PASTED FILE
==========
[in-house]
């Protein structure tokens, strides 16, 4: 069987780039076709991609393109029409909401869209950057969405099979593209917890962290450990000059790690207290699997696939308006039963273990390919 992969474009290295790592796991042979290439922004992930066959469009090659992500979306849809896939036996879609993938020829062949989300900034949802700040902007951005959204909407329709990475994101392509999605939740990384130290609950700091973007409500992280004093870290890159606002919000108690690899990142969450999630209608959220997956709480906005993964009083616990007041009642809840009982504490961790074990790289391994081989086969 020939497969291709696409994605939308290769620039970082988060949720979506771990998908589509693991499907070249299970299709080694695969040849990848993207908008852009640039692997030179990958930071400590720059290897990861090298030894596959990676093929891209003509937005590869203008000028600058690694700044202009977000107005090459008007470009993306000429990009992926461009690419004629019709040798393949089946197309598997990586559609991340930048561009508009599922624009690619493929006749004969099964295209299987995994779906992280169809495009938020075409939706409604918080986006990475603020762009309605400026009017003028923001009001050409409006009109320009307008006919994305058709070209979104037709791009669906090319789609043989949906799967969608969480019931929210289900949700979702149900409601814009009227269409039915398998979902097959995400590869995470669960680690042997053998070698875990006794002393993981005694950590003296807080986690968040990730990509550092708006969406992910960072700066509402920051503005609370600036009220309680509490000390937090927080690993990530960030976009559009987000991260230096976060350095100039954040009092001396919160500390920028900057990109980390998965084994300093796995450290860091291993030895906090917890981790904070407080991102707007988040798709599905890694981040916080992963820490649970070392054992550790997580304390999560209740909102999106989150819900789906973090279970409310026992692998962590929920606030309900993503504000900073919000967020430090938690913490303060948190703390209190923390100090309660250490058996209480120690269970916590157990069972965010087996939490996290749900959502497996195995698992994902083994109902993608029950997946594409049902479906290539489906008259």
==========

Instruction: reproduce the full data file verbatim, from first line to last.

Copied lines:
[in-house]
């Protein structure tokens, strides 16, 4: 069987780039076709991609393109029409909401869209950057969405099979593209917890962290450990000059790690207290699997696939308006039963273990390919 992969474009290295790592796991042979290439922004992930066959469009090659992500979306849809896939036996879609993938020829062949989300900034949802700040902007951005959204909407329709990475994101392509999605939740990384130290609950700091973007409500992280004093870290890159606002919000108690690899990142969450999630209608959220997956709480906005993964009083616990007041009642809840009982504490961790074990790289391994081989086969 020939497969291709696409994605939308290769620039970082988060949720979506771990998908589509693991499907070249299970299709080694695969040849990848993207908008852009640039692997030179990958930071400590720059290897990861090298030894596959990676093929891209003509937005590869203008000028600058690694700044202009977000107005090459008007470009993306000429990009992926461009690419004629019709040798393949089946197309598997990586559609991340930048561009508009599922624009690619493929006749004969099964295209299987995994779906992280169809495009938020075409939706409604918080986006990475603020762009309605400026009017003028923001009001050409409006009109320009307008006919994305058709070209979104037709791009669906090319789609043989949906799967969608969480019931929210289900949700979702149900409601814009009227269409039915398998979902097959995400590869995470669960680690042997053998070698875990006794002393993981005694950590003296807080986690968040990730990509550092708006969406992910960072700066509402920051503005609370600036009220309680509490000390937090927080690993990530960030976009559009987000991260230096976060350095100039954040009092001396919160500390920028900057990109980390998965084994300093796995450290860091291993030895906090917890981790904070407080991102707007988040798709599905890694981040916080992963820490649970070392054992550790997580304390999560209740909102999106989150819900789906973090279970409310026992692998962590929920606030309900993503504000900073919000967020430090938690913490303060948190703390209190923390100090309660250490058996209480120690269970916590157990069972965010087996939490996290749900959502497996195995698992994902083994109902993608029950997946594409049902479906290539489906008259």